I suppose that I should have expected it, should have foreseen the horrors. Once 'Knock Out' became ubiquitous in the suburban landscape of America and moved beyond usefulness to cliché, I should have known that this paradigm-changing rose was inevitably destined to be even more misused, abused, and perverted; to ultimately be used in manners so hideous as to defy the imagination of gardeners born with a vestige of good taste.
I was still shocked, however, to stumble across the mutilated specimens shown here, these professionally scalped and shaped green rectangles and balls that I fleetingly mistook at first glance for privet or yews. These, my friends, are not evergreens, yews, privet, or box. I was horrified to realize that these monstrosities were 'Knock Out' roses, identifiable by the sparse murky red blooms visible at the back of the rectangular-shaped specimen. For a fleeting moment that recognition caused me to reach for my eyes in a fruitless effort to gouge out the offending images from my soul, but alas, I was too late, my sensibilities pushed over into the abyss, plunging into the bottomless pit of 'Knock Out' purgatory.
What was he or she thinking, this misguided landscaper? I assume this job was "professionally" done since these misshapen demons lay next to the door and walkway of a large medical center whose working doctors and nurses are not likely to moonlight as hedge-trimming psychopaths. But these blobs were even trimmed "wrong" as hedges; the tops and sides wider than the bottom, shading out the lower leaves and destining them to naked stems and thorns. Why remove the blooms? 'Knock Out' cycles rapidly enough that spent blooms go unnoticed amid the off-red tapestry of current flowers. Does no one realize the value of orange rose hips for winter appeal? Where do we go next to misuse this rose? 'Knock Out' topiary? A nice 'Knock Out' elephant with a red saddle on its back and a red stripe along its trunk? A 'Knock Out' clown face with bright red hair?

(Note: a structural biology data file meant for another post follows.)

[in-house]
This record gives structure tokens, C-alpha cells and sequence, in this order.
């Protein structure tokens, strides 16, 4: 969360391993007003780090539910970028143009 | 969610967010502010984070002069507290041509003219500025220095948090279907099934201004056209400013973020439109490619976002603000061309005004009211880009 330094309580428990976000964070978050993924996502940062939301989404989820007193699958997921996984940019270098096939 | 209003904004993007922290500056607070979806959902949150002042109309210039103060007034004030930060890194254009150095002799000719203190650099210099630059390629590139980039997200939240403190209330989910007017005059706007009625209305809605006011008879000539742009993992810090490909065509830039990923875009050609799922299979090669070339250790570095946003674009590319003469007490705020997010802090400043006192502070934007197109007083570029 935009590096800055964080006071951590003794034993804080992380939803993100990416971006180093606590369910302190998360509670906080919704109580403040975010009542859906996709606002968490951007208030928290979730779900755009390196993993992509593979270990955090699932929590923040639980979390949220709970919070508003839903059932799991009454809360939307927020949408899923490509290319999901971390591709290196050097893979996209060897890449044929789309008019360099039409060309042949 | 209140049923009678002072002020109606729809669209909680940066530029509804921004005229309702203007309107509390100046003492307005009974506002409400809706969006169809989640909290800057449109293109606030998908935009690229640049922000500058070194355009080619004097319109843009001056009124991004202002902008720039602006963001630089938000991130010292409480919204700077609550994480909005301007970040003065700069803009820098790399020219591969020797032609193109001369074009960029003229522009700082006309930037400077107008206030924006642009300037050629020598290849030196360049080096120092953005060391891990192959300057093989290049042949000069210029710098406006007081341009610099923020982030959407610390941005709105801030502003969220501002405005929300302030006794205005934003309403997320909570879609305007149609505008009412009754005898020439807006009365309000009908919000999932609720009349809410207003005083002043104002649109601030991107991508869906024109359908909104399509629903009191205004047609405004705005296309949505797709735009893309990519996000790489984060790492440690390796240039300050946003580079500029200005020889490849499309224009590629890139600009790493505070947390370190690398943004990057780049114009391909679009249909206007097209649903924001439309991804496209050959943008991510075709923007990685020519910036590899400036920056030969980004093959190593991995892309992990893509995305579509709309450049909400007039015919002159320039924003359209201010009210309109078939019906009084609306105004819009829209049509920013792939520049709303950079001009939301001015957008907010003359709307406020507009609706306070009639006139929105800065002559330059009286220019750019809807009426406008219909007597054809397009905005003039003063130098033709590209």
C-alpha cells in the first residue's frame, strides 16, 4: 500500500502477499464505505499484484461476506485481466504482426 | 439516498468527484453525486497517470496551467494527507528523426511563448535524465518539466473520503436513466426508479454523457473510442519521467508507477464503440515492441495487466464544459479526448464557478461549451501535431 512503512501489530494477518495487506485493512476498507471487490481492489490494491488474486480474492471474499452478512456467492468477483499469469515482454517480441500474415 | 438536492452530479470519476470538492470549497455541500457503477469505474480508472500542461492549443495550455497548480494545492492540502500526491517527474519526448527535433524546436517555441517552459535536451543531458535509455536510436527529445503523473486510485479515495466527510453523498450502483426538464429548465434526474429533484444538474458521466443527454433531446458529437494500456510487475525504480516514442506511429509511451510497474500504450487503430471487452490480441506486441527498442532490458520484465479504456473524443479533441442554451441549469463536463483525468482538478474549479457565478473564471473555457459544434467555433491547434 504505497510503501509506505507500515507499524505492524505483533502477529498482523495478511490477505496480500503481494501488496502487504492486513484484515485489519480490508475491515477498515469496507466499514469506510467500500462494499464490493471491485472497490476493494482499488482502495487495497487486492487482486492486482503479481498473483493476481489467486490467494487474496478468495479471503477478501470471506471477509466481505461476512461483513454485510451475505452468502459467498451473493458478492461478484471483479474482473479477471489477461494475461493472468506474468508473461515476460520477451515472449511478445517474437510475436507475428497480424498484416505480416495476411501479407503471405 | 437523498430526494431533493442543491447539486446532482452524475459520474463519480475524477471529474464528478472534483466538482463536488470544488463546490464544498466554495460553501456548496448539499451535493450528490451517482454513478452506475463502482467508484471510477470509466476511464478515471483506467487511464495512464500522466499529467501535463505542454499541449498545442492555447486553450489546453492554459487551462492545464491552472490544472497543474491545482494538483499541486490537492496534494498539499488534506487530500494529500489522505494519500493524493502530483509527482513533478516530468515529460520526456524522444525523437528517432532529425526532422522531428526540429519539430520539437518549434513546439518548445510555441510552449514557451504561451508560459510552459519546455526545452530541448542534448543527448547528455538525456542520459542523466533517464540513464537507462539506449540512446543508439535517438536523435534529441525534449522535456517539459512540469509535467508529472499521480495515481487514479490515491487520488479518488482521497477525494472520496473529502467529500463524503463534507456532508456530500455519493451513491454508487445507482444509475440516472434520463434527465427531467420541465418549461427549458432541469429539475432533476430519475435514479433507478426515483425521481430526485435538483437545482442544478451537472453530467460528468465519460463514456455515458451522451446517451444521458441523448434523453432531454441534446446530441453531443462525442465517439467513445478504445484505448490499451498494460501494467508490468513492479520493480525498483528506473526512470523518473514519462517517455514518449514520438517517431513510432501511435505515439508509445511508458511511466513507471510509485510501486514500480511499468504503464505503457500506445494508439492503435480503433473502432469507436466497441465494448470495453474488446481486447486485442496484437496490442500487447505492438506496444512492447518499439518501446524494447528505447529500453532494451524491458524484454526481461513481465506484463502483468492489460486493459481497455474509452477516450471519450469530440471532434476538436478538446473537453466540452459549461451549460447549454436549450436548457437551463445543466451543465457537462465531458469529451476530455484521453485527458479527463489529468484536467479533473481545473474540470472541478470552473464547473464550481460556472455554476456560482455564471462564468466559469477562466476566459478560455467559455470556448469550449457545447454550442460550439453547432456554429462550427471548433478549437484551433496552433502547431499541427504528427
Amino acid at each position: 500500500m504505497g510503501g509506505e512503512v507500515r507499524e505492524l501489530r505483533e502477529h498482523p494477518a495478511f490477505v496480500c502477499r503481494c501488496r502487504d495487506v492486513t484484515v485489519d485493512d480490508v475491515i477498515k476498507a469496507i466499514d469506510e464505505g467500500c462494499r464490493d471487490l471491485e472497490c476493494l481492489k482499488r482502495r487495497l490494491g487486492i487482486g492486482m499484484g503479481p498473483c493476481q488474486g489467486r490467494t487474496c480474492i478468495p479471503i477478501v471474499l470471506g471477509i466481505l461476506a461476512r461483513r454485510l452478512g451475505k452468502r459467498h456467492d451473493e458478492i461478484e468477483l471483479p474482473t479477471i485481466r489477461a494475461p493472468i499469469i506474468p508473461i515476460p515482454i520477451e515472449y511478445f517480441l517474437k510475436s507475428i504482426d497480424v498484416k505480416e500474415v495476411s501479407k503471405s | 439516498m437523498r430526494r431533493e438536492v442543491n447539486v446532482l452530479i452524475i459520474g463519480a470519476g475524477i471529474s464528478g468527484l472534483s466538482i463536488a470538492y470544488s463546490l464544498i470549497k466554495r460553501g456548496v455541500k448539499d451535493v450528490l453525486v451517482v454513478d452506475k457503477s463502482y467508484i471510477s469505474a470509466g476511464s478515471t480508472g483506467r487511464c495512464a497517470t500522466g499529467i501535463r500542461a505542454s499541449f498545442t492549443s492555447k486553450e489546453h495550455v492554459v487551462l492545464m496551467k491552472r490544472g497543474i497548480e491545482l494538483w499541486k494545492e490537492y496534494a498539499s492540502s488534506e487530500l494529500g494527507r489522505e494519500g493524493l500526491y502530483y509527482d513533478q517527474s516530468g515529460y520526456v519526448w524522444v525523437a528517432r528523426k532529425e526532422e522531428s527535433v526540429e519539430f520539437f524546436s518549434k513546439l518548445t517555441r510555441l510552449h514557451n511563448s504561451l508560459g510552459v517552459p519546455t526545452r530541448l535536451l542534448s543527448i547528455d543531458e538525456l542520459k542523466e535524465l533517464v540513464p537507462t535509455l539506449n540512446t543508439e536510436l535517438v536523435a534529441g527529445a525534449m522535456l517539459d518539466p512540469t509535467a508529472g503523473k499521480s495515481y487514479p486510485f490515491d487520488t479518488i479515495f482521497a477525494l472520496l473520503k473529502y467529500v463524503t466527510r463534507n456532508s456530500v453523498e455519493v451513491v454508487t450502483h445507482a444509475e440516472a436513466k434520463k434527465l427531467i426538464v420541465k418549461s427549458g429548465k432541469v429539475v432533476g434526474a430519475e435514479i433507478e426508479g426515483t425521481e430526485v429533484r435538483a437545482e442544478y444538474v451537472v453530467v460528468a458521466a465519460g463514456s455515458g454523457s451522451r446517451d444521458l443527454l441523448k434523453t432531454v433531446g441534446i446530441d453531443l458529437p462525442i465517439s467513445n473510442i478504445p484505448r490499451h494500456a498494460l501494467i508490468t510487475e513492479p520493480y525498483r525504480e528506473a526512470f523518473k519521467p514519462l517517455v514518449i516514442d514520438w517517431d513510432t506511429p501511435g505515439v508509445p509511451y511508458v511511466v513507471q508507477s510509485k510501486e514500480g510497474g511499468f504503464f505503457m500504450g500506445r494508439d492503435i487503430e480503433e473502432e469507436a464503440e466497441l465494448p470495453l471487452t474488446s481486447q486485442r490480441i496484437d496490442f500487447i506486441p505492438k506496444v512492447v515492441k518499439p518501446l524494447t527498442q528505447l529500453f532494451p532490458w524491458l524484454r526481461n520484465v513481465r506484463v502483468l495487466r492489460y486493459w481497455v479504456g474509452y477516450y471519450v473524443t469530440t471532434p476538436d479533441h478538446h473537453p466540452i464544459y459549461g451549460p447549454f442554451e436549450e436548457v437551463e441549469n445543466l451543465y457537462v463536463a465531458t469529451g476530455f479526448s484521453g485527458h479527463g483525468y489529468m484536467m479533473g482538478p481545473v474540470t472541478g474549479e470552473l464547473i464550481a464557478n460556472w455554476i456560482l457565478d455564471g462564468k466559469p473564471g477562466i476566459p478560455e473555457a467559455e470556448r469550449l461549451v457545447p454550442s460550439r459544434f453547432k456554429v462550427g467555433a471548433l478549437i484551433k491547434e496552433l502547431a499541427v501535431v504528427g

Please, I beg of you, those who just must plant 'Knock Out', at least give it freedom to still be a rose; to branch stiffly and awkwardly, to bloom a spine-grating red shade and to retain dingy orange hips. Give it the freedom to be more than another green gumdrop in our landscapes. We've got enough shrubs that can be shaped at will into your favorite football mascot. If 'Knock Out' it must be, leave them unfettered and free to grow as they were meant to, as random unshaped colorful masses in our lawns. Please.